Mark Mulac was an “avid lover” of iced tea, downing up to six glasses a day of the popular summertime thirst-quencher.
“I was a junkie on a bender. I had to have it every day,” said Mulac, a resident of Brookfield, Ill. “Iced tea was very refreshing, cheap to buy and easy to make.”
Unfortunately, for health reasons, Mulac has been forced to go cold turkey. All the iced tea he was downing helped to bring on an excruciating bout of kidney stones that eventually led to surgery at Loyola University Hospital in Maywood, Ill.
“The pain was so bad that once it felt like I was delivering a child made out of razor blades,” said the 48-year-old Mulac. “I really had no idea that iced tea could lead to that.”
Iced tea contains high concentrations of oxalate, one of the key chemicals that lead to the formation of kidney stones, a common disorder of the urinary tract that affects about 10 percent of the population in the United States. Though hot tea also contains oxalate, it isn’t as easy to consume a quantity large enough amount to encourage the formation of stones.
“For many people, iced tea is potentially one of the worst things they can drink,” said Dr. John Milner, assistant professor, Department of Urology, Loyola University Chicago Stritch School of Medicine, Maywood, Ill. “For people who have a tendency to form kidney stones, it’s definitely one of the worst things you can drink.”
Kidney stones are a common disorder of the urinary tract that affects about 10 percent of the population in the United States. Men are four times more likely to develop kidney stones than women, and the risk rises dramatically once they reach their 40s. Postmenopausal women with low estrogen levels and women who have had their ovaries removed also have an increased risk of developing stones.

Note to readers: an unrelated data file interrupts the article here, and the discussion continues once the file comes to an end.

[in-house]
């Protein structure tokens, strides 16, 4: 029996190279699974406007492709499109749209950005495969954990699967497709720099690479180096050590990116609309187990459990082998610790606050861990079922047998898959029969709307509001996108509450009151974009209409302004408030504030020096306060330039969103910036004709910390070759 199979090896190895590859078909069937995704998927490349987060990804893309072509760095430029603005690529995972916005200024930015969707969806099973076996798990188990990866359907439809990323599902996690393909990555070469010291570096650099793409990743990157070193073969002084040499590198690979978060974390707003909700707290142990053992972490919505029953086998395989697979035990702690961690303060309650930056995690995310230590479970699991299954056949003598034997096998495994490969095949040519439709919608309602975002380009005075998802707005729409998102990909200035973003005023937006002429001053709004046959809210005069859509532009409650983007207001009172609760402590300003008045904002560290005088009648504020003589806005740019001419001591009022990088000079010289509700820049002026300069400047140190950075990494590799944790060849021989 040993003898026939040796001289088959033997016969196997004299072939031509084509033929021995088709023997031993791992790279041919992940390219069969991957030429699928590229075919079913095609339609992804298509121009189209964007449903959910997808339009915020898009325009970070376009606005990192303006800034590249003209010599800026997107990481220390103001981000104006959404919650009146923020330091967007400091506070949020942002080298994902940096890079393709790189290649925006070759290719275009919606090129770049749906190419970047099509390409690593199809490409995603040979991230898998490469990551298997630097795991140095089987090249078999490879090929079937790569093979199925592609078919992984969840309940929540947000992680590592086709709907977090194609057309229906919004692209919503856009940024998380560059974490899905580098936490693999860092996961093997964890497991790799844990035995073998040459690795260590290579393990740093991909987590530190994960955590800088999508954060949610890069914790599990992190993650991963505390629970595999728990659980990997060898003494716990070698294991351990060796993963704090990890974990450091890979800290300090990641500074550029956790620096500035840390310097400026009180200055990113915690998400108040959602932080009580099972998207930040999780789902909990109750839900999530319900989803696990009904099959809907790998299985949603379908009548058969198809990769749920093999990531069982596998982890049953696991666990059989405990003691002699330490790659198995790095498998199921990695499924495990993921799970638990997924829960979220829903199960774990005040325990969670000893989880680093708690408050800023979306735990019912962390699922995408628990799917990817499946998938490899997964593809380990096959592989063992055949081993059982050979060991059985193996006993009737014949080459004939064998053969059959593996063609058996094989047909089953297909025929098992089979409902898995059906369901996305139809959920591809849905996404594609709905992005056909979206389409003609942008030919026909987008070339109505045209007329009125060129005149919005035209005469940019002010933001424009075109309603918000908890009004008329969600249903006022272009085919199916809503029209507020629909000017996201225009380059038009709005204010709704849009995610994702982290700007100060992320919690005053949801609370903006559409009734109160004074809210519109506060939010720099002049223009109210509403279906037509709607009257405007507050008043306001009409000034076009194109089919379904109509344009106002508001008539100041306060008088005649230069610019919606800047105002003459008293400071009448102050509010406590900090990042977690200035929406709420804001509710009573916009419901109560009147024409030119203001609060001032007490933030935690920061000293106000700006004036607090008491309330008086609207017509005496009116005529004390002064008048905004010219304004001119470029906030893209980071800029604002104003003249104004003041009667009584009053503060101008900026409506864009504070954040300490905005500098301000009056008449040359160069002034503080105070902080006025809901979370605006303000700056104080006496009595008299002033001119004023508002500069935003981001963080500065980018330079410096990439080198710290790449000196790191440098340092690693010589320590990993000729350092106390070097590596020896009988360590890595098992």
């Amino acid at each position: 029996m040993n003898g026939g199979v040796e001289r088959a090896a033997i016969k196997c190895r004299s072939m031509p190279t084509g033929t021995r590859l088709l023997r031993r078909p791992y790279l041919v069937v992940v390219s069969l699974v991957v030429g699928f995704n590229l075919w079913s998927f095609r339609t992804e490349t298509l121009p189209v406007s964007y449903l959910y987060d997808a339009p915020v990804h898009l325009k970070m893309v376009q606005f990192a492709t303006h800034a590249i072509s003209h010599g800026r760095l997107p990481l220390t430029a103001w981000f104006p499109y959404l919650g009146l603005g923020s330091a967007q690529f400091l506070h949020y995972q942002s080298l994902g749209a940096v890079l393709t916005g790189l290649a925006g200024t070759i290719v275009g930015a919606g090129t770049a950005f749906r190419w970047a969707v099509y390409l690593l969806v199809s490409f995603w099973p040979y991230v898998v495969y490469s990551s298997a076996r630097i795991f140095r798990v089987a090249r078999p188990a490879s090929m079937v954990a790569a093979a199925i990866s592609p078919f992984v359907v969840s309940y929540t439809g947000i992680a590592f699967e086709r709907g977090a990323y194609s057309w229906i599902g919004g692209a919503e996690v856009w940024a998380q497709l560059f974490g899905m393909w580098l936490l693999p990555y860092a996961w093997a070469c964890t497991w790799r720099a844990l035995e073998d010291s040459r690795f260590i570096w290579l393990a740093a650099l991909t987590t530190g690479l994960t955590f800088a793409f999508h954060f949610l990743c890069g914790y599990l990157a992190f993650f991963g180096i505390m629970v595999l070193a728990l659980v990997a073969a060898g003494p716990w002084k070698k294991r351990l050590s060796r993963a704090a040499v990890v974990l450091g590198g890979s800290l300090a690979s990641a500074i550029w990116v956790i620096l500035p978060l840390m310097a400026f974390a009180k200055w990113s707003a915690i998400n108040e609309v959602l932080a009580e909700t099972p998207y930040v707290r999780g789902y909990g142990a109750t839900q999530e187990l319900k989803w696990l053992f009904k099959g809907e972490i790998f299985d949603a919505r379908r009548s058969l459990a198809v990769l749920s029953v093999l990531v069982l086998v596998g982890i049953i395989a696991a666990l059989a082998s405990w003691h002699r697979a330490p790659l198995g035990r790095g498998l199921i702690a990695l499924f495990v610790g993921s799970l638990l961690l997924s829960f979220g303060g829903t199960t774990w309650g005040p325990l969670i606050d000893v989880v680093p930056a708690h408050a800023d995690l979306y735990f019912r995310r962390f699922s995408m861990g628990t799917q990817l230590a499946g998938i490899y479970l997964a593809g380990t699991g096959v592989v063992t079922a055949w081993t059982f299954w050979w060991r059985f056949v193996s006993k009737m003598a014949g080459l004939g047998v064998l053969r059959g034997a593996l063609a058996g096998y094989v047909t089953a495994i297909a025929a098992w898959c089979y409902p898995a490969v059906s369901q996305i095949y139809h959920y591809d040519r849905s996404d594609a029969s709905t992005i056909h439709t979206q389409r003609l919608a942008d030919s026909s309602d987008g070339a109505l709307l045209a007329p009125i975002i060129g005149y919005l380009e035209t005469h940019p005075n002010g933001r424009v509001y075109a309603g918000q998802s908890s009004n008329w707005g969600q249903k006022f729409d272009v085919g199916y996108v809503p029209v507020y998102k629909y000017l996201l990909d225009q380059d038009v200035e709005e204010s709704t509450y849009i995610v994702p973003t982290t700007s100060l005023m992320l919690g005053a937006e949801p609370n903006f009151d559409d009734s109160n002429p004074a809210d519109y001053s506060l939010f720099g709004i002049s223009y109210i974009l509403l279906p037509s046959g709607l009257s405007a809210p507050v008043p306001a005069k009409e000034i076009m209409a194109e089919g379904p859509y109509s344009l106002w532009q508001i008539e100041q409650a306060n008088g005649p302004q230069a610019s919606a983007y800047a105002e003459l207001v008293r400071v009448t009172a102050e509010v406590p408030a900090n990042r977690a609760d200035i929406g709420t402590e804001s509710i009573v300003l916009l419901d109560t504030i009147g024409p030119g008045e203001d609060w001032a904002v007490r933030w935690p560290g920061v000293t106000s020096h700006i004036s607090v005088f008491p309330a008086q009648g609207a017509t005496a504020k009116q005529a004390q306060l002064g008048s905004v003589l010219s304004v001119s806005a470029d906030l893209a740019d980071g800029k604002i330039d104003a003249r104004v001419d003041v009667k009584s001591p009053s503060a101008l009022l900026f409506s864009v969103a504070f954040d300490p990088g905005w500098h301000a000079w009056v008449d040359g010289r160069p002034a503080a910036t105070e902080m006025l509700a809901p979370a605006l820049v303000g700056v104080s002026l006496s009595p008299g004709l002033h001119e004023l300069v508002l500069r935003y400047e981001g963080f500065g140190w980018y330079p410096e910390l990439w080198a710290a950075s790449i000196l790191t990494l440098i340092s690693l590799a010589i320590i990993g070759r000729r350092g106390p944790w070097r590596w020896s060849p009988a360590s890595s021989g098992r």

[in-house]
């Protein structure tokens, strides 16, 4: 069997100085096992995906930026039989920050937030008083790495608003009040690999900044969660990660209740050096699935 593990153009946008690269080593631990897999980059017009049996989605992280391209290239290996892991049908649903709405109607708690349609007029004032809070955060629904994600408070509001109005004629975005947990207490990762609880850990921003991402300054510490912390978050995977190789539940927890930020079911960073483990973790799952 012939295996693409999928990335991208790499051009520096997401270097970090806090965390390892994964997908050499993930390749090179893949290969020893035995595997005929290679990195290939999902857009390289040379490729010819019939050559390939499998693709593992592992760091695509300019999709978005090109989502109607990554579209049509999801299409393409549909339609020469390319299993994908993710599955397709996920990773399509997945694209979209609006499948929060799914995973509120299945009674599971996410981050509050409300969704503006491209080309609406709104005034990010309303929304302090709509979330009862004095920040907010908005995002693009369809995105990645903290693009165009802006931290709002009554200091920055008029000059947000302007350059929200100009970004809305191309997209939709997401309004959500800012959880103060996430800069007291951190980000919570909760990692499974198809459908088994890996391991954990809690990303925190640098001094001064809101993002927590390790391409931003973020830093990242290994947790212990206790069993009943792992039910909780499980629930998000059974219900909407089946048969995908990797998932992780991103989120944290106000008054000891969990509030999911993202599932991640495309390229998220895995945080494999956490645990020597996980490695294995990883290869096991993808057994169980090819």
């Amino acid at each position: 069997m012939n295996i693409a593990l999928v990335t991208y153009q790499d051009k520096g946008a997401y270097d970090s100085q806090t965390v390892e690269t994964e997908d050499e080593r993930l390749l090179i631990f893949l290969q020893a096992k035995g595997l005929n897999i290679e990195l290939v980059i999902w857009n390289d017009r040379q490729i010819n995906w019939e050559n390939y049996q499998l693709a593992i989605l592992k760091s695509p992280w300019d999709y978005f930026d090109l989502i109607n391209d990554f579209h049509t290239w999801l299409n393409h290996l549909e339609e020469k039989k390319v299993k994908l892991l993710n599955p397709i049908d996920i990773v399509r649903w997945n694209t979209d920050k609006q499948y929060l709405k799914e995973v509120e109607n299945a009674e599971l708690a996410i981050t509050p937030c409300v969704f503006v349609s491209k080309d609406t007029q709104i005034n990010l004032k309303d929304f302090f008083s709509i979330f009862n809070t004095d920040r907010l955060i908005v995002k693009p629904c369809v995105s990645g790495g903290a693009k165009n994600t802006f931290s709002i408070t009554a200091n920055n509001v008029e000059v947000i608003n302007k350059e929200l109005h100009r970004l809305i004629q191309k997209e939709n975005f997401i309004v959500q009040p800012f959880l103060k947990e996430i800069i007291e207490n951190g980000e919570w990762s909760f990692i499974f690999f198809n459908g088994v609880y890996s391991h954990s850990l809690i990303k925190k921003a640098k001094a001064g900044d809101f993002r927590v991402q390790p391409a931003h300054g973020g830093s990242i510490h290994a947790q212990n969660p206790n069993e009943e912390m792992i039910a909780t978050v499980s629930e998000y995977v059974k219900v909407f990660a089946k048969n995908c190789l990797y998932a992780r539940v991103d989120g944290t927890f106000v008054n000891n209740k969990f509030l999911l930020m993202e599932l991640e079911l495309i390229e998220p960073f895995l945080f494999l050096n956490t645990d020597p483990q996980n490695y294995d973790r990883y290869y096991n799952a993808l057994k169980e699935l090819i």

Kidney stones are small crystals that form from the minerals and salt normally found in the urine in the kidneys or ureters, the small tubes that drain urine from the kidney to the bladder. Most of the time kidney stones are so small that they are harmlessly expelled from the body. But on some occasions, the stones grow to the point that they can become lodged in the ureters.
The most common cause of kidney stones is the failure to drink enough fluids. During the summer, people are generally more dehydrated due to sweating. The dehydration combined with increased iced tea consumption raises the risk of kidney stones, especially in people who are prone to develop them.
“People are told that in the summertime they should drink more fluids,” said Milner, who treated Mulac’s kidney stones. “A lot of people choose to drink more iced tea, thinking it’s a tastier alternative. However, in terms of kidney stones, they’re actually doing themselves a disservice.”
The popularity of iced tea has grown dramatically with more than 2 billon gallons consumed a year in the U.S., according to the Tea Association of the U.S.A. Nearly 128 Americans drink the beverage daily.
Much of iced tea’s appeal is due to the belief that it is healthier than other beverages such as soda and beer.
“I stayed away from carbonated drinks for a long time because I thought it was upsetting my stomach and that it wasn’t as good for me, but I guess overdid it with the iced tea,” Mulac said.
To quench thirst and to properly hydrate, there is no better alternative than water, Milner said. You might try flavoring it with lemon slices. Lemonade helps to ward off kidney stones.
“Lemons are very high in citrates, which inhibit the growth of kidney stones,” Milner said. “Lemonade, not the powdered variety that uses artificial flavoring, actually slows the development of kidney stones for those who are prone to the development of kidney stones.”
Milner also said people concerned about developing kidney stones should cut back on eating foods that also contain high concentrations of oxalates such as spinach, chocolate, rhubarb and nuts. They should ease up on salt, eat meat sparingly, drink several glasses of water a day and eat foods that are high in calcium, which reduces the amount of oxalate the body absorbs.
Source: Loyola University Health System